Published September 1981 — Download PDF of the original newspaper column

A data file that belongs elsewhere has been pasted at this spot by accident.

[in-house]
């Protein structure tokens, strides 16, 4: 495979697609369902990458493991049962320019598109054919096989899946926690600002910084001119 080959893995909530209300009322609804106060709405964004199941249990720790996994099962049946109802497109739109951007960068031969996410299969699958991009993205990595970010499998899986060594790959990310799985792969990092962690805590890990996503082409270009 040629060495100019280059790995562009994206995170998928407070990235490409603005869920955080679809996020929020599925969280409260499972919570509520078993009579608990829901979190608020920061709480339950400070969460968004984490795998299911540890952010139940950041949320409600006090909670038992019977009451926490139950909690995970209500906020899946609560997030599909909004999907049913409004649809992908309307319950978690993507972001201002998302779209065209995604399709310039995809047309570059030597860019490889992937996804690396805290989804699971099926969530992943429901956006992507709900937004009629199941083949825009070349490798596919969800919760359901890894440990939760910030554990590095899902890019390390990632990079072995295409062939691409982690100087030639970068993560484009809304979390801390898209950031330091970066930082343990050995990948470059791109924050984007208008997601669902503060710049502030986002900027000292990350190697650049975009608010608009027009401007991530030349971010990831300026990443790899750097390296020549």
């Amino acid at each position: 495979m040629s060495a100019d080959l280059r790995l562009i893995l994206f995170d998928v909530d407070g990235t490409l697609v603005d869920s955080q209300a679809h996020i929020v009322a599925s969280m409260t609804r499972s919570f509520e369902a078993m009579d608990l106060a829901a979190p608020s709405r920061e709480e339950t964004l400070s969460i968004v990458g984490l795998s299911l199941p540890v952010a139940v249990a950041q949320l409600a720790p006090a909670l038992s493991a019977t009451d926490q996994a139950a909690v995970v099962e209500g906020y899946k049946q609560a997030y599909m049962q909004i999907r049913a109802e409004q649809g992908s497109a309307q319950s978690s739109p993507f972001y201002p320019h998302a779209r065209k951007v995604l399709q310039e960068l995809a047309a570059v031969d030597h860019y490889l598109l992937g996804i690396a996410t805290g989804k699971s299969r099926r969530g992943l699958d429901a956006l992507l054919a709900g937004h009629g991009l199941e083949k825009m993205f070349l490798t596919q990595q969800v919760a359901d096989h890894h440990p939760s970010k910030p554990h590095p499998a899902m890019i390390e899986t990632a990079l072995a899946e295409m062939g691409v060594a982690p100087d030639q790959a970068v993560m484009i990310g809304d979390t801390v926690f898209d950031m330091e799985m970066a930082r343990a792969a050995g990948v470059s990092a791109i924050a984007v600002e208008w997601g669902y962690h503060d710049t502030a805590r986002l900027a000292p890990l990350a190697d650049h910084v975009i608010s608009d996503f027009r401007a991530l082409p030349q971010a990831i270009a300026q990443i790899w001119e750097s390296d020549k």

Byrd's-Eye View By U.S. Senator Robert C. Byrd High Interest Rates No segment of our economy is immune from the high interest rates that have been plaguing our nation this year, choking off economic recovery, and spelling disaster for several key industries. The Federal Reserve Board, with the support of the Administration, has been pursuing a tight monetary policy that is responsible to some degree for these high interest rates. To provide some relief, I recently co-sponsored a resolution that calls on the Federal Reserve Board to discourage large banks from lending funds for unproductive and speculative purposes, such as giant business mergers, and, instead, require such banks to promote the expansion of credit to sectors of the economy that need it, such as the housing and automobile industries, farming and small business. The recent trend toward giant corporate mergers has resulted in an enormous loan demand that has cornered the limited available credit and contributed to the high level of interest rates. More than 30 major business mergers, each worth at least $500 million, have been proposed or completed since the middle of 1979. While these mergers consume enormous amounts of credit, they do not create jobs or add significantly to the economy's productivity. Instead, this credit needs to be made available for productive purposes and for stimulating the sectors of our economy that are most suffering. The housing industry, of course, is one of the hardest hit components of our economy. With most mortgage loans demanding an average interest rate of 16 percent or above, few Americans can afford to purchase homes. Consequently, new home construction is down significantly this year, with some predictions that housing starts in 1981 could reach a 35-year low. The high interest rates also have squeezed the automobile industry, farmers, and small businessmen. Bankruptcies are 42 percent higher in the first eight months of this year than for the comparable period last year. More than 90 percent of these failures hit small business-companies with liabilities of less than $1 million. Measures need to be taken to expand the credit available for all segments of our economy, which would lower interest rates. The channeling of bank funds into our country's depressed industries and away from non-productive and speculative purposes would be a step in the right direction.